I think you are filth! I think you are scum! You are a degenerate!
Mr. Robinson (Murray Hamilton) has a right to be pissed off. Ben Braddock (Dustin Hoffman), the maladjusted title character of The Graduate (1967), has ruined his marriage and now has his eyes on Elaine, his daughter. Yet when Mr. Robinson confronts Ben about all of this, he doesn’t come off as an outraged man rightfully defending his home and family. He comes off as a clown. He’s the buffoonish, cigar-clenching symbol of an uncool generation that’s had its chance to rule the world; now it’s 1967, and all bets are off. “Is it something I’ve said that’s caused this contempt,” he asks, “or is it just things I stand for that you despise?”
This showdown could’ve easily been played for straight drama, with Mr. Robinson as our tragic hero. In the hands of director Mike Nichols (as well as screenwriters Buck Henry and Calder Willingham), it’s a masterpiece of awkward comedy, as Mr. Robinson overreacts to Ben’s every gesture, misinterprets his every olive branch, and plays into every stereotype about gruff, overprotective fathers. During their argument, Ben tactlessly compares sex with Mrs. Robinson to “shaking hands”; as Mr. Robinson’s leaving, he haltingly barks at Ben, “You’ll pardon me if I don’t shake hands with you.” Every one of Mr. Robinson’s lines drips with cluelessness and seething rage, an unfortunate but hilarious combination.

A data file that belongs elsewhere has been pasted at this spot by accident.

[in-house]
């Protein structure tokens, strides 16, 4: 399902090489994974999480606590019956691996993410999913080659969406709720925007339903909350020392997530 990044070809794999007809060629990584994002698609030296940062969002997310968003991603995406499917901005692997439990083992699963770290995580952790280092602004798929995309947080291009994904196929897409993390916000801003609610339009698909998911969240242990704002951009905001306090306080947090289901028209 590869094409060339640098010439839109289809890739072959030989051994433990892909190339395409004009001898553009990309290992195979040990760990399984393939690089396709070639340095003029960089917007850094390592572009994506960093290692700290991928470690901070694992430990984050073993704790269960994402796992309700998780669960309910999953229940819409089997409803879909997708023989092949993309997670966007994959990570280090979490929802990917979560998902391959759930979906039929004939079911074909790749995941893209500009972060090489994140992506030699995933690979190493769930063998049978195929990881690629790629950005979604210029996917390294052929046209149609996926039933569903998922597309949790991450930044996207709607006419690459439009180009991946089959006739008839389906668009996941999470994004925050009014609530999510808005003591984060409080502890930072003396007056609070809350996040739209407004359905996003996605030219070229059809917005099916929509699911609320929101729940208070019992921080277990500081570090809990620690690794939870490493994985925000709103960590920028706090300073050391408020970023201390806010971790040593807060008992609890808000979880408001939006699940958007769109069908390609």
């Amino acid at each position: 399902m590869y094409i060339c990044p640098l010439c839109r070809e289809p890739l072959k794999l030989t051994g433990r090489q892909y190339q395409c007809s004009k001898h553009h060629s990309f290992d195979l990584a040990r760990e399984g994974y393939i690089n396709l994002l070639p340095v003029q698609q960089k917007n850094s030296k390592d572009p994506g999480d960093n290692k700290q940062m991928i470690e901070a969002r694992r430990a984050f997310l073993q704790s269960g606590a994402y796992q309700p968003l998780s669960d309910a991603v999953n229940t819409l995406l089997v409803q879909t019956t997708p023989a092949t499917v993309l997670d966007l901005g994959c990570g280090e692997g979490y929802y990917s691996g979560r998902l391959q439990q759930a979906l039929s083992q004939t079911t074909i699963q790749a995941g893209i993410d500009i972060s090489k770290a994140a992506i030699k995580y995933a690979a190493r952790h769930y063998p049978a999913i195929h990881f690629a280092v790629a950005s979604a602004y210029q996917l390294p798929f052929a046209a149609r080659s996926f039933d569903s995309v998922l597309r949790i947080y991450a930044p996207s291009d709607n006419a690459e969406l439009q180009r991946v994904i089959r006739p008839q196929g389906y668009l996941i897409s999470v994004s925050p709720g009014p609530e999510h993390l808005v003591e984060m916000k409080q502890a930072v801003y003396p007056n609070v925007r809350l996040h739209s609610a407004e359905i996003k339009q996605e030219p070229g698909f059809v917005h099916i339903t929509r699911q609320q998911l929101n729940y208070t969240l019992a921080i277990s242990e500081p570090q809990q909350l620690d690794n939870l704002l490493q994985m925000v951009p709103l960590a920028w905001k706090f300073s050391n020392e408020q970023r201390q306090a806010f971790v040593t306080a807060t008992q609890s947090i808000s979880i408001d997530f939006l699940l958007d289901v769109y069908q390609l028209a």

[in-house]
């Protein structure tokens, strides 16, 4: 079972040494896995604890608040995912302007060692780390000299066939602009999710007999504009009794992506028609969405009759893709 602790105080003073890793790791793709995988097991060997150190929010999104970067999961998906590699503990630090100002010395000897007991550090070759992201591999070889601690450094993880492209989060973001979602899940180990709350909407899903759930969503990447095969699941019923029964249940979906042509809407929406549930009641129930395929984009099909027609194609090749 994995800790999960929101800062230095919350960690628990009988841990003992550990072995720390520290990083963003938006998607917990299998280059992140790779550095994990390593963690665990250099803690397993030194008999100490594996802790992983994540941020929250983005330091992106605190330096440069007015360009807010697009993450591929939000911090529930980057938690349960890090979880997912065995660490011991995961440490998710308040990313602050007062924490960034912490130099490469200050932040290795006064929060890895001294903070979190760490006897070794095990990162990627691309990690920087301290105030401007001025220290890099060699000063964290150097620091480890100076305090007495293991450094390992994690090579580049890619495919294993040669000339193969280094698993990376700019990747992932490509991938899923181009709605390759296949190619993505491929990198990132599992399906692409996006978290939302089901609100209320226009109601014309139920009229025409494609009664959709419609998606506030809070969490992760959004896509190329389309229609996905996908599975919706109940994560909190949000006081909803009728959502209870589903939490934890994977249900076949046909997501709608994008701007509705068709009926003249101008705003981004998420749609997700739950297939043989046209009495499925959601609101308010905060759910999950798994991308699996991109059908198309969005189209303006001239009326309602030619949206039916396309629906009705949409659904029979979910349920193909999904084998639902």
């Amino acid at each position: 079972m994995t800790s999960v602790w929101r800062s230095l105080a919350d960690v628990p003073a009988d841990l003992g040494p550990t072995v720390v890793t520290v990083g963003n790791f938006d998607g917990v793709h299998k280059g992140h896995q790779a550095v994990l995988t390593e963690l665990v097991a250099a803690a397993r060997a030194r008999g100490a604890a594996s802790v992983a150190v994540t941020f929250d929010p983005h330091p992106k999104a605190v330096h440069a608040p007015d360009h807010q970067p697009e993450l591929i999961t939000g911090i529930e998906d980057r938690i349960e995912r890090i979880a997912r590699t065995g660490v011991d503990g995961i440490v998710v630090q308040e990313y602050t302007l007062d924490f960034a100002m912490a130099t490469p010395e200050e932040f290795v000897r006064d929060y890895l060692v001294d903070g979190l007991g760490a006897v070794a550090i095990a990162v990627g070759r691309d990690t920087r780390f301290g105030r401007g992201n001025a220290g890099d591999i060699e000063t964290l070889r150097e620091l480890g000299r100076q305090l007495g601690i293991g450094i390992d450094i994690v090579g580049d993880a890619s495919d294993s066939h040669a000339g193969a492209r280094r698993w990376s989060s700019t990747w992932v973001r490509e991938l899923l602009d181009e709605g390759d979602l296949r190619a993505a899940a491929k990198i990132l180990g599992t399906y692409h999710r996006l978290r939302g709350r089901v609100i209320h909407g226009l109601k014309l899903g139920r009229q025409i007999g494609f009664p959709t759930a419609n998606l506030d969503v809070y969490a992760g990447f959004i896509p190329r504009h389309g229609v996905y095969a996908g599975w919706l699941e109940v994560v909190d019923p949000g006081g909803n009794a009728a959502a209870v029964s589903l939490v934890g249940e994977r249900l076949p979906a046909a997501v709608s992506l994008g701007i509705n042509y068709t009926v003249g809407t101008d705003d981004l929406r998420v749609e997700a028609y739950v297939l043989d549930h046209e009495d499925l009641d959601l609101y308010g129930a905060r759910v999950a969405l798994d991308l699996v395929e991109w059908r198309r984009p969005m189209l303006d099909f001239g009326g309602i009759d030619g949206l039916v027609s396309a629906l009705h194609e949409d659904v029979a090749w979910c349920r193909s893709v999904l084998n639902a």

This climaxes with his last few words to Ben, as transcribed above. To be honest, these insults are pretty accurate: Ben’s behavior throughout the film has been filthy, scummy, and degenerate; he doesn’t seem to have a moral compass or any sense of his effect on other people. But with Dustin Hoffman just standing innocuously in his apartment, it’s hard to take these slurs seriously. He’s completely justified, sure, but his anger and volume feel over-the-top. It’s a brilliant scene, if morally shifty, aligning us even further with Ben’s psychosis through the cartoonish, hysterical counterexample of Mr. Robinson. Nichols’ direction and Hamilton’s unforgettable performance mesh for a sly piece of comic trickery.